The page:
my $vars = {
        var1  => $value,
        var2  => \%hash,
        var3  => \@list,
        var4  => \&code,
        var5  => $object,

    # specify input filename, or file handle, text reference, etc.
    my $input = 'myfile.html';

    # process input template, substituting variables
    $template->process($input, $vars)
        || die $template->error();


This documentation describes the Template module which is the direct
Perl interface into the Template Toolkit.  It covers the use of the
module and gives a brief summary of configuration options and template
directives.  Please see L<Template::Manual> for the complete reference
manual which goes into much greater depth about the features and use
of the Template Toolkit.  The L<Template::Tutorial> is also available
as an introductory guide to using the Template Toolkit.

=head1 METHODS

=head2 new(\%config)

The C<new()> constructor method (implemented by the
L<Template::Base|Template::Base#new()> base class) instantiates a new
C<Template> object. A reference to a hash array of configuration items may be
passed as a parameter.

    my $tt = Template->new({
        INCLUDE_PATH => '/usr/local/templates',
        EVAL_PERL    => 1,
    }) || die $Template::ERROR, "\n";

A reference to a new C<Template> object is returned, or undef on error. In the
latter case, the error message can be retrieved by calling L<error()> as a
class method or by examining the C<$Template::ERROR> package variable

    my $tt = Template->new(\%config)
        || die Template->error(), "\n";

    my $tt = Template->new(\%config)
        || die $Template::ERROR, "\n";

For convenience, configuration items may also be specified as a list
of items instead of a hash array reference.  These are automatically
folded into a hash array by the constructor.

    my $tt = Template->new(INCLUDE_PATH => '/tmp', POST_CHOMP => 1)
        || die $Template::ERROR, "\n";

=head2 process($template, \%vars, $output, %options)

The C<process()> method is called to process a template. The first parameter
indicates the input template as one of: a filename relative to
C<INCLUDE_PATH>, if defined; a reference to a text string containing the
template text; or a file handle reference (e.g. C<IO::Handle> or sub-class) or
C<GLOB> (e.g. C<\*STDIN>), from which the template can be read. A reference to
a hash array may be passed as the second parameter, containing definitions of
template variables.

    # filename
        || die $tt->error(), "\n";

    # text reference
    $text = "[% INCLUDE header %]\nHello world!\n[% INCLUDE footer %]";
        || die $tt->error(), "\n";

    # file handle (GLOB)
        || die $tt->error(), "\n";

    [% INCLUDE header %]
    This is a template defined in the __END__ section which is
    accessible via the DATA "file handle".
    [% INCLUDE footer %]

By default, the processed template output is printed to C<STDOUT>. The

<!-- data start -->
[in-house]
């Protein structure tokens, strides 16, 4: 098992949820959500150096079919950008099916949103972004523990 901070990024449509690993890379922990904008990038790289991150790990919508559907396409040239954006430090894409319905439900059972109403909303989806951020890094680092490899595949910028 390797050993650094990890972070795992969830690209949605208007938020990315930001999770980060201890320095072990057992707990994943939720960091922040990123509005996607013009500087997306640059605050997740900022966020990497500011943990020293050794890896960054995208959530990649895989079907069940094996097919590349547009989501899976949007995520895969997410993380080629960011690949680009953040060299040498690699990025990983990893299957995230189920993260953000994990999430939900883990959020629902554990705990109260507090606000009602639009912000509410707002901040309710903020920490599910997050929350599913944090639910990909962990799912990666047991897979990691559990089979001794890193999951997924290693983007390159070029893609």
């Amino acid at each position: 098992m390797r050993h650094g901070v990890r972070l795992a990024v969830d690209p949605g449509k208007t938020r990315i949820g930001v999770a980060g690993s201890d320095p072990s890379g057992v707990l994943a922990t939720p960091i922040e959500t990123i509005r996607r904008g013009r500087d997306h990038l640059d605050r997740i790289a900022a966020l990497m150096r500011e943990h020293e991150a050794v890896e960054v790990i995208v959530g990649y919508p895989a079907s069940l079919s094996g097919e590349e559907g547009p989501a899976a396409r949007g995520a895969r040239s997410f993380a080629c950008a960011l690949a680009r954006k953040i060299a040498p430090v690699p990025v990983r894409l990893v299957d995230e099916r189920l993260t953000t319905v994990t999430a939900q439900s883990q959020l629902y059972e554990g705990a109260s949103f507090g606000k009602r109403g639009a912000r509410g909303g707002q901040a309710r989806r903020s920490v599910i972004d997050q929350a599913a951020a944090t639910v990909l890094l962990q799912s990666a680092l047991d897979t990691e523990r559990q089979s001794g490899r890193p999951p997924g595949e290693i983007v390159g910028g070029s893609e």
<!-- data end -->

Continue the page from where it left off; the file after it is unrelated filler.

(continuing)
C<process()> method then returns C<1> to indicate success. A third parameter
may be passed to the C<process()> method to specify a different output location.
This value may be one of: a plain string indicating a filename which will be
opened (relative to C<OUTPUT_PATH>, if defined) and the output written to; a file
GLOB opened ready for output; a reference to a scalar (e.g. a text string) to
which output/error is appended; a reference to a subroutine which is called,
passing the output as a parameter; or any object reference which implements a
C<print()> method (e.g. C<IO::Handle>, C<Apache::Request>, etc.) which will be called,
passing the generated output as a parameter.


    # output filename
    $tt->process('welcome.tt2', $vars, 'welcome.html')
        || die $tt->error(), "\n";

    # reference to output subroutine
    sub myout {
        my $output = shift;
    $tt->process('welcome.tt2', $vars, \&myout)
        || die $tt->error(), "\n";

    # reference to output text string
    my $output = '';
    $tt->process('welcome.tt2', $vars, \$output)
        || die $tt->error(), "\n";

    print "output: $output\n";

In an Apache/mod_perl handler:

    sub handler {
        my $req = shift;

        # ...your code here...

        # direct output to Apache::Request via $req->print($output)
        $tt->process($file, $vars, $req) || do {
            return SERVER_ERROR;
        return OK;

After the optional third output argument can come an optional
reference to a hash or a list of C<(name, value)> pairs providing further
options for the output.  The only option currently supported is
C<binmode> which, when set to any true value will ensure that files
created (but not any existing file handles passed) will be set to
binary mode.

    # either: hash reference of options
    $tt->process($infile, $vars, $outfile, { binmode => 1 })
        || die $tt->error(), "\n";

    # or: list of name, value pairs
    $tt->process($infile, $vars, $outfile, binmode => 1)
        || die $tt->error(), "\n";

Alternately, the C<binmode> argument can specify a particular IO layer such
as C<:utf8>.

    $tt->process($infile, $vars, $outfile, binmode => ':utf8')
        || die $tt->error(), "\n";

The C<OUTPUT> configuration item can be used to specify a default output
location other than C<\*STDOUT>.  The C<OUTPUT_PATH> specifies a directory
which should be prefixed to all output locations specified as filenames.

    my $tt = Template->new({
        OUTPUT      => sub { ... },       # default
        OUTPUT_PATH => '/tmp',
    }) || die Template->error(), "\n";

    # use default OUTPUT (sub is called)
    $tt->process('welcome.tt2', $vars)
        || die $tt->error(), "\n";